This isn’t the first time mammals have retreated to the shadows. In the time of the dinosaurs, “all mammals were active entirely at night, because dinosaurs were the ubiquitous terrifying force on the planet,” study coauthor Kaitlyn Gaynor of the University of California, Berkeley, tells New Scientist. “Now humans are the ubiquitous terrifying force on the planet, and we’re forcing all of the other mammals back into the night-time.”
She and her colleagues did a meta-analysis of 76 studies on 62 mammals across six continents to look for shifts in the animals’ daily activities in response to humans. Most animals, including some that are primarily nocturnal, became roughly 20 percent more active at night.
One surprising result was that the type of mammal-human interaction didn’t influence the response. “It doesn’t matter whether we’re having a picnic in a park or cutting down trees, the wildlife around us perceives us as a risk to their survival,” conservation scientist Chris Darimont of the University of Victoria in Canada tells Nature.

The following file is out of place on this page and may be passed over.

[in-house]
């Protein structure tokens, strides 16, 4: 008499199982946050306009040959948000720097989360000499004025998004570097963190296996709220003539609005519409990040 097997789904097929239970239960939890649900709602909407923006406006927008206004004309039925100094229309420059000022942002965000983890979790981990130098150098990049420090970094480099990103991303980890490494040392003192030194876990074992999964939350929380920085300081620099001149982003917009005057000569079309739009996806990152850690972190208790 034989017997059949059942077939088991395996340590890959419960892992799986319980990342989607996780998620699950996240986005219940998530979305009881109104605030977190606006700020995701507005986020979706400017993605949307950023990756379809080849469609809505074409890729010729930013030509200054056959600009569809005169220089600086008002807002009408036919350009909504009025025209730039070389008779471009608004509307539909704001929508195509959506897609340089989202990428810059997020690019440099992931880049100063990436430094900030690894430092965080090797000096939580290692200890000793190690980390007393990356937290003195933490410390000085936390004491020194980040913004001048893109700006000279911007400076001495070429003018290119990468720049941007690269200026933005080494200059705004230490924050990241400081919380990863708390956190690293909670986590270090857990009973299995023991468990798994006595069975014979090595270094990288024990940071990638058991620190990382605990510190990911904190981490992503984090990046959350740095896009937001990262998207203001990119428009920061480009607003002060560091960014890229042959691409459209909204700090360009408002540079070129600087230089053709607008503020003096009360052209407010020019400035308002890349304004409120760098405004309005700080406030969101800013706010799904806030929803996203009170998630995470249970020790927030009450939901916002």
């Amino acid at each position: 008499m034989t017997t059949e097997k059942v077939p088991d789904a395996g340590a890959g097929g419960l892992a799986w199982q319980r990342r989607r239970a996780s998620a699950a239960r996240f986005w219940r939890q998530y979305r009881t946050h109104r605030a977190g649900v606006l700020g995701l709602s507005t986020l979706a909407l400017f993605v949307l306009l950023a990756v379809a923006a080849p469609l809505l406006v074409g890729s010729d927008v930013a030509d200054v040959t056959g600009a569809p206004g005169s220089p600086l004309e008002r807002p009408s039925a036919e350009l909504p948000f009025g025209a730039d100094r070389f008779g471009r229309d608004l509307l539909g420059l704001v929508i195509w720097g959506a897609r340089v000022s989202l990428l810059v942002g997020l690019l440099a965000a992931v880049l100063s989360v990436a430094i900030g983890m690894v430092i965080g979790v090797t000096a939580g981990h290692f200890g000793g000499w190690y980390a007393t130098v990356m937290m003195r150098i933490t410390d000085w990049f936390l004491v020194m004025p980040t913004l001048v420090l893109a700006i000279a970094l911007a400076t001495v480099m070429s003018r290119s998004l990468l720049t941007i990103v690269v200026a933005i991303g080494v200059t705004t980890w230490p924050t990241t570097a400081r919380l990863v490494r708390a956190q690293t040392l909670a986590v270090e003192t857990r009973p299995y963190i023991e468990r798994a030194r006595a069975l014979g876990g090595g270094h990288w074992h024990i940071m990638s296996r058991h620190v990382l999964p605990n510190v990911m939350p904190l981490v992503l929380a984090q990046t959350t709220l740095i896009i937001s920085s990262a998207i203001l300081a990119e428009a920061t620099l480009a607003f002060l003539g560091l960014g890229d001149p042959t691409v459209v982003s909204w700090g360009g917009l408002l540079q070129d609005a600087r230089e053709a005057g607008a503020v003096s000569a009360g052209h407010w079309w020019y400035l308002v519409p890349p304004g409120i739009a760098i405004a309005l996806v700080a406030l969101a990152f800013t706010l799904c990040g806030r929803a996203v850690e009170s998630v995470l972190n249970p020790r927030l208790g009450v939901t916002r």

A remaining question is how the animals’ shifts in activity will affect their survival. Moving around at night could reduce the deaths of these animals at the hands of humans, conservation biologist Ana Benítez-López of Radboud University in Nijmegen, the Netherlands, tells Nature. But it might also affect the skills they rely on to survive. Carnivores, for example, often need to see to hunt so they hunt during the day. If they shift to hunting at night, they may not find as much food. Failing to eat well or mate could harm the animals’ long-term health, Benítez-López says.
Gaynor notes in New Scientist that mammals are equipped to deal with the dark, because their ancestors did it for millions of years during the dinosaur era. Many mammalian species are probably already adapting now, she says. And so are humans, adding artificial lights to change the nature of night, says Kate Jones of University College London to New Scientist.
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